Traditionally there are two methods by which you can do this by. The first method is pretty standard where you set your camera up in bulb mode and just do a very long exposure. Something like this should typically take at least a half an hour. The problem with doing very long exposures is the introduction of hot pixel noise. This happens when doing these lengths of exposures and for some pixels, they reach saturation before other pixels do. Think of this as an array of cups in the rain. Most cups will fill pretty evenly, but occasionally you'll get the odd cup that fills much faster than another. Because of this, it creates undesirable hot pixels throughout your images past a certain time.
I'm not certain of when the optimal time is with the 5Dmk3, but most people I know who do this kind of exposure generally avoid going beyond 10 minutes, and to be on the safe side most will usually stick to 4-5 minutes. Here's where the second method is chosen over the first. By taking multiple exposures at 4-5 minutes using an intervalometer trigger remote, the multiple images are later combined to create a single image like the example above. The biggest advantage of doing this is reducing the amount of hot pixel noise however you do need something like Photoshop or some other stacking software to recombine the images later.
So now we have multi-exposure mode for the 5Dmk3. The idea behind this feature is to bring back a once popular feature of exposing a single frame multiple times for very creative effects. It fell out of favour over the years as software replicated the ability to do this. Why Canon brought it back is a bit of a curiosity, but for me I'm finding lots of new ways to exploit the feature in perhaps different ways than what it was intended for. By using the multi-exposure settings I chose to use the Additive function of the multi-exposure mode.
There are four different modes in the multi-exposure settings. The first is the additive mode which I used for my star trail image, and the others are average, bright, & dark. Each of the modes are different ways the 5Dmk3 stacks the multiple images together. For the most part, this really just takes out the need to take that extra step of using Photoshop, or for some of those people out there who do not have it, have the ability to stack images together.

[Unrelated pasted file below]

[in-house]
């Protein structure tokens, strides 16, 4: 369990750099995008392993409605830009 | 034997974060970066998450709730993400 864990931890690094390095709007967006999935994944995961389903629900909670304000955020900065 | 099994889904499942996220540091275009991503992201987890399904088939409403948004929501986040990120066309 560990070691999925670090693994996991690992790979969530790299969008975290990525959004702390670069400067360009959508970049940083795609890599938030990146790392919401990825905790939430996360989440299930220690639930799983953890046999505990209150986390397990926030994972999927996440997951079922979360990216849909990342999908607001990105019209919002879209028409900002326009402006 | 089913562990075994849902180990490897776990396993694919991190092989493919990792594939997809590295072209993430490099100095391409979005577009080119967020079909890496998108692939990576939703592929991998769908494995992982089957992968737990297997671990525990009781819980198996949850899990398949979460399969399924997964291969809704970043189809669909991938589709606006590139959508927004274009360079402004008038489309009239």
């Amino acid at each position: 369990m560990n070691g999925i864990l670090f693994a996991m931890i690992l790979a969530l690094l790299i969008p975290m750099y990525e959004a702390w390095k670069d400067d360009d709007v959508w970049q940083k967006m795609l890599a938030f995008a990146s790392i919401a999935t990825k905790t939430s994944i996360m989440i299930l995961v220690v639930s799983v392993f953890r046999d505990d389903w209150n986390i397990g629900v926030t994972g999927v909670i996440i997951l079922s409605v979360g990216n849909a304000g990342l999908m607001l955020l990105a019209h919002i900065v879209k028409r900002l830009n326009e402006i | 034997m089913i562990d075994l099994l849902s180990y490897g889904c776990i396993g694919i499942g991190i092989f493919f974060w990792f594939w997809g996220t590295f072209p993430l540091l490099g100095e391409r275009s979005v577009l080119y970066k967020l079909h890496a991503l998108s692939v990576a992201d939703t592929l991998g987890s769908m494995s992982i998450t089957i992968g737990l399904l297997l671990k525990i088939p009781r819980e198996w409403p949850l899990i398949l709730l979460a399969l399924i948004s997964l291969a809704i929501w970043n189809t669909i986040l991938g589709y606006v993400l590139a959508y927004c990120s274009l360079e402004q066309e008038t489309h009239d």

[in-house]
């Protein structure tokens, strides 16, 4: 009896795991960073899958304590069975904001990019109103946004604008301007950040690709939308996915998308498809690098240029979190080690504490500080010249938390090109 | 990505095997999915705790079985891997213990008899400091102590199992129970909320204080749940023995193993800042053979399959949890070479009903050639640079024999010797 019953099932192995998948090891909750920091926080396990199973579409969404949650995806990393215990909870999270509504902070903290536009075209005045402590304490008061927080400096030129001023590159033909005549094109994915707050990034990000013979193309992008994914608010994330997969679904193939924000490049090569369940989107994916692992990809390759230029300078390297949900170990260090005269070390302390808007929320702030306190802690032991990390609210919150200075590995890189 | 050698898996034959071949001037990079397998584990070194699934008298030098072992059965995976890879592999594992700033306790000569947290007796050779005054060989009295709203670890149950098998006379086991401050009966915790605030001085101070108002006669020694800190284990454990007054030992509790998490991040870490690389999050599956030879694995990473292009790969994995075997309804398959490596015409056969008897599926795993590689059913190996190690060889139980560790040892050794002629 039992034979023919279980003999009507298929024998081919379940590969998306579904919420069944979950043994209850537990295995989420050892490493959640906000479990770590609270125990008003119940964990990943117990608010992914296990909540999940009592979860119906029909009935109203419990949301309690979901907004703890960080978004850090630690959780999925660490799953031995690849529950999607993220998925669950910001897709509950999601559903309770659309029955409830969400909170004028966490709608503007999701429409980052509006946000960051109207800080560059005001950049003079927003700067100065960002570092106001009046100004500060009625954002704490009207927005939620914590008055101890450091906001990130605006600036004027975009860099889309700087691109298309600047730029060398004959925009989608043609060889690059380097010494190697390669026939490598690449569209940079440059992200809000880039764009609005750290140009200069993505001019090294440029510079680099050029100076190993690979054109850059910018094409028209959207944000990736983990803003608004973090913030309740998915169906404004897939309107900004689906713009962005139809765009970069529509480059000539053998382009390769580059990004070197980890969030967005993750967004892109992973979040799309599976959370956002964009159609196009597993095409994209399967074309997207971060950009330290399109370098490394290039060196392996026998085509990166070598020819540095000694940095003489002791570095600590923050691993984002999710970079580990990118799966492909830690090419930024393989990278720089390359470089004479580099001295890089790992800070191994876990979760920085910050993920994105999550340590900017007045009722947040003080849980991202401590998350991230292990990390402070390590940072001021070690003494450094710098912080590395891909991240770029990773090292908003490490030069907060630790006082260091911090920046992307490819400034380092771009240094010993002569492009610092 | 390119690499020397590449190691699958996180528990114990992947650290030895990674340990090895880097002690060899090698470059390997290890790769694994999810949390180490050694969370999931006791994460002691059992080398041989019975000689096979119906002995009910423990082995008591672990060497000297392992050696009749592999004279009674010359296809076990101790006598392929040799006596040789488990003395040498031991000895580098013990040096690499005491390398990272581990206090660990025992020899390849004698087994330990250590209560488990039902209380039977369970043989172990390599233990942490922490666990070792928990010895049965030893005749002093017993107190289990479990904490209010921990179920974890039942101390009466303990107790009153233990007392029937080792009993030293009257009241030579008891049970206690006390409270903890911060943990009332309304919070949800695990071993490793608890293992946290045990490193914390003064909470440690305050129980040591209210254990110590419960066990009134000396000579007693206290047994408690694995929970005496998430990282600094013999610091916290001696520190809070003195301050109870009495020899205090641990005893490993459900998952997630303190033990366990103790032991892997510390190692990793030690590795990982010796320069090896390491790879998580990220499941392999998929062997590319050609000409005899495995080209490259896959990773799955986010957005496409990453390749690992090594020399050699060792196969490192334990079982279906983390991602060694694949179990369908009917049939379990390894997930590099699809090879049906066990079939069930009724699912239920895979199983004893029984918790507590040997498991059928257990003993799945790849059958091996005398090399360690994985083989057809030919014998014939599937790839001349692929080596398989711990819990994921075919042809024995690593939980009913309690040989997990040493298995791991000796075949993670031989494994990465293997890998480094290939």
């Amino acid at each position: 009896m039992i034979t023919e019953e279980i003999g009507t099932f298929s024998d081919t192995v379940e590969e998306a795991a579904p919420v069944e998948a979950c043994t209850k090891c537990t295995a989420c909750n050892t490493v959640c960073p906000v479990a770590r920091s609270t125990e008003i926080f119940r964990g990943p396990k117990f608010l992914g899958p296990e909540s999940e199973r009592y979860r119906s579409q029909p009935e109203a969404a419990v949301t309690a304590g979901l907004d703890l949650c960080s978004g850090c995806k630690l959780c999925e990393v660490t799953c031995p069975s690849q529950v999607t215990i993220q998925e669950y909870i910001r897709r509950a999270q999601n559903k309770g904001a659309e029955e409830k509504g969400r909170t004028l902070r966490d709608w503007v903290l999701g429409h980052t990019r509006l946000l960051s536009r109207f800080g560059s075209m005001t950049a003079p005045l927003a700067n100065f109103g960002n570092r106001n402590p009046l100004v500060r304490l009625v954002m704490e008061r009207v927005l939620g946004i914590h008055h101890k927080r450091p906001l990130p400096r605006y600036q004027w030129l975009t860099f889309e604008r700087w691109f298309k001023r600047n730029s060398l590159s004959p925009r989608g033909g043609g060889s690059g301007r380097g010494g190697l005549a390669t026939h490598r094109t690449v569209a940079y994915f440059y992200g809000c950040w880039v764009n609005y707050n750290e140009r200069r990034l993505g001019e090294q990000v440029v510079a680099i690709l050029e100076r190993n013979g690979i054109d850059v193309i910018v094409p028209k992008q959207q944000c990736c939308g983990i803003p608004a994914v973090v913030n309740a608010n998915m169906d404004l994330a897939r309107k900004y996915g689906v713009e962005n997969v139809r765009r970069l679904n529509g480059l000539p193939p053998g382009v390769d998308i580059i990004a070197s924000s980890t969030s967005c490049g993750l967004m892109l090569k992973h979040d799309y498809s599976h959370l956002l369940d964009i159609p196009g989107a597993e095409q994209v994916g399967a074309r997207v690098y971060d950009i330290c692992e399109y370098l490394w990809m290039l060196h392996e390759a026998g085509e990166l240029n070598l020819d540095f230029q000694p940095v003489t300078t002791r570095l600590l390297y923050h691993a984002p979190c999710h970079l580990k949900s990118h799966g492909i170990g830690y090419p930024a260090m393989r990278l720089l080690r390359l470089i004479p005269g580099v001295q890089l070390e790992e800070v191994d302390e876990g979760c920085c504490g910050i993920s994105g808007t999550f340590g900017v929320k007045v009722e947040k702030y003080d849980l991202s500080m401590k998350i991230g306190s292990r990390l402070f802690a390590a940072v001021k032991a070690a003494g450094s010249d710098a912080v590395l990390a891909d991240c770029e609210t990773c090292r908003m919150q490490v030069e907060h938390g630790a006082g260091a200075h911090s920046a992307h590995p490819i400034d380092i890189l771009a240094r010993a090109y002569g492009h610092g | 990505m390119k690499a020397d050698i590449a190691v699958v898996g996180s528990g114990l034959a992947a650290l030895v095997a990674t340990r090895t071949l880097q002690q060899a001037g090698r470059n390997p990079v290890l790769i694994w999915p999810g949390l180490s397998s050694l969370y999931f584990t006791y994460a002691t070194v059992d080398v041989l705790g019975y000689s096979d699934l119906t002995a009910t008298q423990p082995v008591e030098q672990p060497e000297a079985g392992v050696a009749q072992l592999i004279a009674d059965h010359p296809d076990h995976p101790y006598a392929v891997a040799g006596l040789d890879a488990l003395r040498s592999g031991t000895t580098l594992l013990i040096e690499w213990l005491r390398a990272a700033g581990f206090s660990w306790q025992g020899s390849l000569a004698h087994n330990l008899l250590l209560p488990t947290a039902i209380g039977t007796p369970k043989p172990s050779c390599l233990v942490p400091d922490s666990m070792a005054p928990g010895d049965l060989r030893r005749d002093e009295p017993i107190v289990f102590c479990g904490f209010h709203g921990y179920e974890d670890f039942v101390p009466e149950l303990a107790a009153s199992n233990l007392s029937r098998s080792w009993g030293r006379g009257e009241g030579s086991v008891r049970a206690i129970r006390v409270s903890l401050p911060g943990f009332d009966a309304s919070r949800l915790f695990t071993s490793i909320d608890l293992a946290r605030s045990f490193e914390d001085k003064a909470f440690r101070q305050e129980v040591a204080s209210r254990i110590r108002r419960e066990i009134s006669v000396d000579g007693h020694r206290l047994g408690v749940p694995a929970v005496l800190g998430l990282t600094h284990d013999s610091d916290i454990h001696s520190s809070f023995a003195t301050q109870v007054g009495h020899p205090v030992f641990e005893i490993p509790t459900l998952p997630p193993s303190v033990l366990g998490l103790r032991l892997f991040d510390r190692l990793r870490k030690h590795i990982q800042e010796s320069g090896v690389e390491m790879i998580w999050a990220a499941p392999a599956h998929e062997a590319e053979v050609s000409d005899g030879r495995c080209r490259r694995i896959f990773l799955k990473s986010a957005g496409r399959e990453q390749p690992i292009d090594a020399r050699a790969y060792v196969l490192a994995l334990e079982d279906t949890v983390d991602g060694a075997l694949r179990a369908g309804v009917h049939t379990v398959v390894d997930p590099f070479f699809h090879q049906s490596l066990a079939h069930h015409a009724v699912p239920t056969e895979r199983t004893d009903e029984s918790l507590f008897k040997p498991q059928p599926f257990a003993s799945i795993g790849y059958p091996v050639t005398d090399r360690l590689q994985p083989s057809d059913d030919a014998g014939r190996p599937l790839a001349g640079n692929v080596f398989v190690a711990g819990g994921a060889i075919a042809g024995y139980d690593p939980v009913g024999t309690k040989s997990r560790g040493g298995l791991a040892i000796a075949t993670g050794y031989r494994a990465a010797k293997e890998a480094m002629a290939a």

Here's a brief description of what each of the 4 different modes offer:
Additive: This settings is used for multiple exposures without regards to each exposure. This means that bright areas overlaying other bright areas will become brighter. This mode generally should be underexposed to avoid overexposure.
Average: This setting is used for multiple exposures that have no camera movement (or little movement). It will average the exposures together creating an optimal exposures without blown highlights. On a tripod, this would be very effective in showing movement like a runner.
Bright (comparative): This settings is ideal for night scenes and is like a combination of Additive and Average. Great for compositing scenes like a moon and a cityscape. If bright areas overlap, then it does not overexpose those areas as it does in Additive. This option could have also been used in this very long exposure image.
Dark (comparative): Is the opposite of bright. it ignores the bright parts of the scene and combines only the dark areas. This is particularly useful for combining interesting silhouette examples.
In my case I used Additive and could have optioned to use Bright as an option as well. The reason to use Bright would be to avoid overexposure of my foreground. I did several tests shots before I did the Additive solution and found that there was little difference in the two modes in this case. but I chose to use Additive in this case.
One of the other settings I chose to do was to set up for individual function control (On:Func/Ctrl) of each exposure rather than just set my intervalometer to take a new shot every predetermined time. I did this specifically so I could see the exposure and how it was unfolding. This isn't something that is necessary to do, but in this case it acts like a Live bulb feature where you can see your exposure reveal itself. Because I was using Additive I was concerned that my foreground elements would get too bright, but by controlling each of the exposures I'm able to see how the additive process was working and to decide if I had enough. In my case I only used 7 of the 9 available exposures that I could take in this shot (approximately an hour). I only needed a couple of seconds to make a decision which did not break up the trails and I was able to continue on.
With that said, it should be pointed out that the multi-exposure mode does build between frames, and thus it shows a preview overlay of your previous exposures. This makes it much easier to do creative things with it. In terms of static shooting on a tripod it allows me the ability to watch the exposure as it unfolds and for me to make arbitrary decisions on stopping it. In the case of long exposures like this, it eliminates the need for guessing, and also eliminates the need to do more software manipulation on the computer.